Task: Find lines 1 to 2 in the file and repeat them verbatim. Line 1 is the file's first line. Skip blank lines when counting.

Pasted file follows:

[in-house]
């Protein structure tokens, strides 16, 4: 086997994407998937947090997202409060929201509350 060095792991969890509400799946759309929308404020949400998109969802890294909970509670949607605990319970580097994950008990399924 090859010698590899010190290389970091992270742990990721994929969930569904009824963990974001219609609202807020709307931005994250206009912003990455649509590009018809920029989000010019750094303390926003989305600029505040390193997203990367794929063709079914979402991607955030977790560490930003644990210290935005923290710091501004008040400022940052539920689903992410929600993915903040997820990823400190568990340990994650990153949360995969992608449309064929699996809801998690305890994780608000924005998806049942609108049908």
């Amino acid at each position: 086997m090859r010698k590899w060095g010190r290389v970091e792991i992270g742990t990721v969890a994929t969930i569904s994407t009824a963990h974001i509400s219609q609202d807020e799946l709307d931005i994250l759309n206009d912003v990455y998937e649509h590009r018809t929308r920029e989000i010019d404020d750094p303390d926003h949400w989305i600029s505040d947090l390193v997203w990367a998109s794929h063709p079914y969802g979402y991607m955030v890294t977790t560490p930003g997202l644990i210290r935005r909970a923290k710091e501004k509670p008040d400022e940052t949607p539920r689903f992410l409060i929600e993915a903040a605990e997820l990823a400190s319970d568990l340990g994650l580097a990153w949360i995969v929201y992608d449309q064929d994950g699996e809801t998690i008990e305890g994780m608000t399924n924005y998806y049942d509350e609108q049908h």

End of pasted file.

[in-house]
């Protein structure tokens, strides 16, 4: 086997994407998937947090997202409060929201509350 060095792991969890509400799946759309929308404020949400998109969802890294909970509670949607605990319970580097994950008990399924 090859010698590899010190290389970091992270742990990721994929969930569904009824963990974001219609609202807020709307931005994250206009912003990455649509590009018809920029989000010019750094303390926003989305600029505040390193997203990367794929063709079914979402991607955030977790560490930003644990210290935005923290710091501004008040400022940052539920689903992410929600993915903040997820990823400190568990340990994650990153949360995969992608449309064929699996809801998690305890994780608000924005998806049942609108049908």